COUNCIL tax increases for the lowest earners, bus subsidy reductions and bin collection reviews are being considered by Herefordshire Council in a bid to save £15 million.
Residents are being asked for their views on a raft of money-saving proposals ahead of a decision on the best way to cut costs in the next financial year. The consultation will run until December 20 with the budget for 2014/15 expected to be set on February 7 next year.
As part of the cost-cutting measures, which will see the council need to make a further £18 million worth of savings over the following two years, an alternative weekly collection of waste could be introduced, while funding for libraries and museums could be reduced and changes may be made to the council tax reduction scheme.
This would see those on low incomes who currently pay eight per cent of their bill – around 5,000 residents – paying 16 per cent from April 2014, rising to 30 per cent over the next three years. The council would make an extra £700,000 if the plans, which do not affect pensioners, are approved.
Social care changes would see £2.5 million saved on children’s wellbeing, with ideas including increasing the amount of services provided by the voluntary and community sectors, offering services such as children’s centres and short breaks for children with disabilities to outside organisations and a review of how buildings across the county are used.
A further £5.5 million would be saved from adult wellbeing and housing by stopping funding for people not eligible for adult social care, charging those who are able to pay for services, limiting the amount of time support is available to help people regain their independence and increasing the use of personal budgets.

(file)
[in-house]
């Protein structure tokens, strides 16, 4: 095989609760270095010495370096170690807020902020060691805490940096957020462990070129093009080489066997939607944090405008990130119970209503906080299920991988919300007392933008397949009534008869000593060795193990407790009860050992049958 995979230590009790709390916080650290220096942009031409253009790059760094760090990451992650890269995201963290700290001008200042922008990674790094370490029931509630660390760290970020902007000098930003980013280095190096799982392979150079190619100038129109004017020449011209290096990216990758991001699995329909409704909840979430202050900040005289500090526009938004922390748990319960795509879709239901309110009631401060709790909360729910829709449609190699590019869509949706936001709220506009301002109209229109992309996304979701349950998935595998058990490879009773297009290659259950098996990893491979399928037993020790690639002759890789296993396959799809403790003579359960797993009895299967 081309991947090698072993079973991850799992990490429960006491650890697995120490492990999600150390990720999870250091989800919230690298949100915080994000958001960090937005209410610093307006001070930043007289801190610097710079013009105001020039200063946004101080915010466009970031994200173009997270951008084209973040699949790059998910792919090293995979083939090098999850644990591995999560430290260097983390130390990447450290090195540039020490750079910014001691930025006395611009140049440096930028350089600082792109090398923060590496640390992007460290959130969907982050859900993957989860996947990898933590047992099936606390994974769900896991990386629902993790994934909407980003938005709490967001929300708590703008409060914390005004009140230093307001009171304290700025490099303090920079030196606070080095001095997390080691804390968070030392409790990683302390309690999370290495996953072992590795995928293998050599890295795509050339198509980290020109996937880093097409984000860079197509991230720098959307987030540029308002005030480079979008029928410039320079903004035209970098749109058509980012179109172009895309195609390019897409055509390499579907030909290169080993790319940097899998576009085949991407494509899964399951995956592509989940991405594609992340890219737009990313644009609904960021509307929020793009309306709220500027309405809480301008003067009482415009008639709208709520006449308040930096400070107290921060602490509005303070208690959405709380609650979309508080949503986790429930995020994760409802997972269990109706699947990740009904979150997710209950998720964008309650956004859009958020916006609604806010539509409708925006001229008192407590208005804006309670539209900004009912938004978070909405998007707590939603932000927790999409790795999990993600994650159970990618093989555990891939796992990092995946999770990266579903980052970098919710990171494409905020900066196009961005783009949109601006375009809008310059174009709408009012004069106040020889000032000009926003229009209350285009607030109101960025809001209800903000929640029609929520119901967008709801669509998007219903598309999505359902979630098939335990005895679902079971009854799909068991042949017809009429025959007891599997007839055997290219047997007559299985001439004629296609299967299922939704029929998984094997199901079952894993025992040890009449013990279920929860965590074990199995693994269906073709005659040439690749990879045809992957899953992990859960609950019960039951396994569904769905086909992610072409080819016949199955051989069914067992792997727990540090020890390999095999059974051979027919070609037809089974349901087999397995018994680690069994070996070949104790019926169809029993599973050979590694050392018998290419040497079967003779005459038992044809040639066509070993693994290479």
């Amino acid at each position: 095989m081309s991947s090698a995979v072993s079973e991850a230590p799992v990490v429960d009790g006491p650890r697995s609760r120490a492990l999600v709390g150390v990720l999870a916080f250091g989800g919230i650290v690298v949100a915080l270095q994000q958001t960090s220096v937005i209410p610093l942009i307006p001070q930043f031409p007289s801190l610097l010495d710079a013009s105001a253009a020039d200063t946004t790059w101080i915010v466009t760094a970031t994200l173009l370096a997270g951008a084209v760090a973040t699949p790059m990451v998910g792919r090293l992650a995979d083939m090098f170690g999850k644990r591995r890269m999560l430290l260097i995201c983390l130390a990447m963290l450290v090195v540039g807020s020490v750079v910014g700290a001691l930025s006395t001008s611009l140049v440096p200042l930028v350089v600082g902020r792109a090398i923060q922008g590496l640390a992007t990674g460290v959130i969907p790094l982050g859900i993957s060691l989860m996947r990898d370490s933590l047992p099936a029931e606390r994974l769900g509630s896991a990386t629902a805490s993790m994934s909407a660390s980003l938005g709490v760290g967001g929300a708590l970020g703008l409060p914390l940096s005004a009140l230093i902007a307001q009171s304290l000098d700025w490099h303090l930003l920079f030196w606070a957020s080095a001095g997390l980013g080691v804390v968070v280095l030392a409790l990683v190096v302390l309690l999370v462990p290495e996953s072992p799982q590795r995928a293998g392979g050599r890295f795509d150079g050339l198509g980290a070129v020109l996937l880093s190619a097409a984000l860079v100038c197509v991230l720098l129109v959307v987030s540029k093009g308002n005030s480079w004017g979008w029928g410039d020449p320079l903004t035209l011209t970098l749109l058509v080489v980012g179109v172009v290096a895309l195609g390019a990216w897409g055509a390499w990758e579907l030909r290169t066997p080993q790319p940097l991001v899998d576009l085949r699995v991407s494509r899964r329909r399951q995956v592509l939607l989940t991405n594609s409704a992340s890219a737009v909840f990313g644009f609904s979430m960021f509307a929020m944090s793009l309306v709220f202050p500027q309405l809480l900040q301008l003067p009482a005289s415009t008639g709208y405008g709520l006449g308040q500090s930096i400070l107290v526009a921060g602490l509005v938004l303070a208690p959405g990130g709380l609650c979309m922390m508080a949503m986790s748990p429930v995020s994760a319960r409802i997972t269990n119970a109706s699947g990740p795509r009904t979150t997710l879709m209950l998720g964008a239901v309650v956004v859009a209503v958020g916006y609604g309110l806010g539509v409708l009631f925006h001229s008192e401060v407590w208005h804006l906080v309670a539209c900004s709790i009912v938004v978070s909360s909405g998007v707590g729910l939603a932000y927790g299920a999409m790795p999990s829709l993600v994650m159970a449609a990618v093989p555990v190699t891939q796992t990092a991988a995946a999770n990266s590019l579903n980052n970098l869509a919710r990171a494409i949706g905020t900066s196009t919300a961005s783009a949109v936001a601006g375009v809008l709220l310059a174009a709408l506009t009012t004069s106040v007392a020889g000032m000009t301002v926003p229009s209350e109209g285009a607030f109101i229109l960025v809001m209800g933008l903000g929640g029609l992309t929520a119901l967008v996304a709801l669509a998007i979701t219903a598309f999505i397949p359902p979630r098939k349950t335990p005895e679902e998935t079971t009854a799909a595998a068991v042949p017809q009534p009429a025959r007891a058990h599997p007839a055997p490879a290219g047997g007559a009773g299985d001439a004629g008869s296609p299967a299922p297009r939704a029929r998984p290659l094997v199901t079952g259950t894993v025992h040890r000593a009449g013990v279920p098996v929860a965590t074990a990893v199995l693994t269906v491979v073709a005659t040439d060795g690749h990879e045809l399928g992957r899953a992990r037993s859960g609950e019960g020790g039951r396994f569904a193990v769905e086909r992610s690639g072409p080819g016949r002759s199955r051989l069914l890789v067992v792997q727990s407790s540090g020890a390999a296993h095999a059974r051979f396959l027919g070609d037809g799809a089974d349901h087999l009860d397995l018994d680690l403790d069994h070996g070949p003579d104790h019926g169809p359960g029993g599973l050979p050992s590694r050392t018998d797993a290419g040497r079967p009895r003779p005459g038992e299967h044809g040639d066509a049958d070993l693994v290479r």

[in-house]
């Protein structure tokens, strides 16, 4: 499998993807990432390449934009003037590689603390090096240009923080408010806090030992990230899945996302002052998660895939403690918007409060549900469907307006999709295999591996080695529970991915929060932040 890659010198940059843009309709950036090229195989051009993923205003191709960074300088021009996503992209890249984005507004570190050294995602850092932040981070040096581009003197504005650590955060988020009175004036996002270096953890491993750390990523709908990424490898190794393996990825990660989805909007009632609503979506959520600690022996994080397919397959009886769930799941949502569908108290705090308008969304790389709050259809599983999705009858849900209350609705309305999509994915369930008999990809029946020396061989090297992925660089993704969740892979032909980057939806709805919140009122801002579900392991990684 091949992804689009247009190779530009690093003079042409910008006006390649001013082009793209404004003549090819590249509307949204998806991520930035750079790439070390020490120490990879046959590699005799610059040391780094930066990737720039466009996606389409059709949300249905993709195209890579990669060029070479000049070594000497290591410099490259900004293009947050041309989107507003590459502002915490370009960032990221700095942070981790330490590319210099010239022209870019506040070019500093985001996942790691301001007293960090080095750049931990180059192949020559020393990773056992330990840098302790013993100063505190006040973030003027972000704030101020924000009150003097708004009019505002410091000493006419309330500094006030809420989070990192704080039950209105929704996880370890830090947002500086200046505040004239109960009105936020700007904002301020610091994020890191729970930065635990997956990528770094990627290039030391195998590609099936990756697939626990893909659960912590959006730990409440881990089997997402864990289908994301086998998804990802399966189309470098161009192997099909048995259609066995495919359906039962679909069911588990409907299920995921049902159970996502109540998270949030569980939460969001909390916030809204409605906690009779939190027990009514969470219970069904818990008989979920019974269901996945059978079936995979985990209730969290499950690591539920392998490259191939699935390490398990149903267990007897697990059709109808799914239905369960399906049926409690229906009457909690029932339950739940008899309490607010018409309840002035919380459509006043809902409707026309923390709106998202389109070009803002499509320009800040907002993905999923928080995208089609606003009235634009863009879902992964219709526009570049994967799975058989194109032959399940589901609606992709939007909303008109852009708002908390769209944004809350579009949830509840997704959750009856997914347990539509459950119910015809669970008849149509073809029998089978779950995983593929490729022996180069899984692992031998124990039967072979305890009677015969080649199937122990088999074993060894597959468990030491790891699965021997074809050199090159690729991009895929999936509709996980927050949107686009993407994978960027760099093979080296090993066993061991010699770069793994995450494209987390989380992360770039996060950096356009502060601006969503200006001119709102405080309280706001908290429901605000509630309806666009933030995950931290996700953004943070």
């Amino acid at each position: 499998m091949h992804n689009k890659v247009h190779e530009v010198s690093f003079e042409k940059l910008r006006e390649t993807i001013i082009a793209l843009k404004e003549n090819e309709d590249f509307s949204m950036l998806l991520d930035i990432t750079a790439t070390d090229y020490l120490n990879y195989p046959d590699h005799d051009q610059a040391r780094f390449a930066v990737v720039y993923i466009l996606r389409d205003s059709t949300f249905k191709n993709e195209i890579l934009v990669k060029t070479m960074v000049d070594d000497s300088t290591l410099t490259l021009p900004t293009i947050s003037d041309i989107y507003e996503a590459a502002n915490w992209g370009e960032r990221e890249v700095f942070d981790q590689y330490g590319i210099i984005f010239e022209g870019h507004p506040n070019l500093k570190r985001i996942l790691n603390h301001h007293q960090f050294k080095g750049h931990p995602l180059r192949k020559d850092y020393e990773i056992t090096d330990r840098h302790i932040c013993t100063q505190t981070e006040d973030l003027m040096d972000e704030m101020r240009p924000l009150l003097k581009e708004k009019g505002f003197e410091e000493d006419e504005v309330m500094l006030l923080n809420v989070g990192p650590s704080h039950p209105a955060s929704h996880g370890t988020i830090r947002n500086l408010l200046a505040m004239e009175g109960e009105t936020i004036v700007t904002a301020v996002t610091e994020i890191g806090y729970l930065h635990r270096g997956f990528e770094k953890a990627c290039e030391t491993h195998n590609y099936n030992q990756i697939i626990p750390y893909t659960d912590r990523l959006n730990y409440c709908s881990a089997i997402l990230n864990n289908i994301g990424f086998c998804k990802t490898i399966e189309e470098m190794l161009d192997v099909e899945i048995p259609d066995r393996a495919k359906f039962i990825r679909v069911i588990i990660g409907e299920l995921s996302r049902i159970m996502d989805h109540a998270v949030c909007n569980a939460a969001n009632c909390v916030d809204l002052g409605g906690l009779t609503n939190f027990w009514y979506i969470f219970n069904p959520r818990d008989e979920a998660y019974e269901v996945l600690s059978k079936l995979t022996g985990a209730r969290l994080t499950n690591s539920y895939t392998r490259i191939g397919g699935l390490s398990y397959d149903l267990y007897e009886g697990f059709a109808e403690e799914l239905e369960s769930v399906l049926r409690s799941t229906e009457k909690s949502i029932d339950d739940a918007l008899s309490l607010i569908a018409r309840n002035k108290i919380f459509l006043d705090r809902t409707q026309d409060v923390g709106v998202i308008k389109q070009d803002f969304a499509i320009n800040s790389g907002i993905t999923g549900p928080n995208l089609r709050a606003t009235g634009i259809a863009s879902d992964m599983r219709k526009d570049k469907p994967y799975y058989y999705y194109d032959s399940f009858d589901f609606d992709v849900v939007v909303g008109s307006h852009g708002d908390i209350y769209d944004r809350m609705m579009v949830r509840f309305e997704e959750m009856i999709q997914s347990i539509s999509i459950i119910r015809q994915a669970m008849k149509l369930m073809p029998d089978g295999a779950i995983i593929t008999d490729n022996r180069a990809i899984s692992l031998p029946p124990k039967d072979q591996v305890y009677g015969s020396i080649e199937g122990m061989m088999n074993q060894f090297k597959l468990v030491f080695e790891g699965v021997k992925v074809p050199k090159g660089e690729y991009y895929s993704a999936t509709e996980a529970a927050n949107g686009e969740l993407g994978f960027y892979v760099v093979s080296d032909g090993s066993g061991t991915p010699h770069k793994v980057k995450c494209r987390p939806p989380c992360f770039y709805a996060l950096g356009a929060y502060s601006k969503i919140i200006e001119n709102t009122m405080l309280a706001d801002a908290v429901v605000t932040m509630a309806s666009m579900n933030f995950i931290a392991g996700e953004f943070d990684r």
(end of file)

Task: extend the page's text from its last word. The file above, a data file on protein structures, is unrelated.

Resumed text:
Although the council has pledged to continue investing in infrastructure, £300,000 is proposed to be saved by reducing funding to organisations including Herefordshire and Worcestershire Chamber of Commerce, Citizens Advice Bureau and Visit Herefordshire.
Subsidies for bus services including school transport would be reviewed and increasing reliance would be placed on commercial services and community-based transport schemes.
Council leader Tony Johnson said: “Let me be absolutely clear we no longer have the income to pay for all the services traditionally provided by the council. We must therefore prioritise, and this consultation will guide our decisions in that process.
“This is a not an easy budget and it will impact on everyone in Herefordshire. The key purpose of this consultation is to help us better understand the impact of what we propose.
“As a result of our assessment of the impact we will look at how we can change the budget to protect the most vulnerable and to ensure we apply services as fairly as possible.”
Visit www.herefordshire.gov.uk/budget2014 to view the consultation – responses can be made online or paper copies are available on request.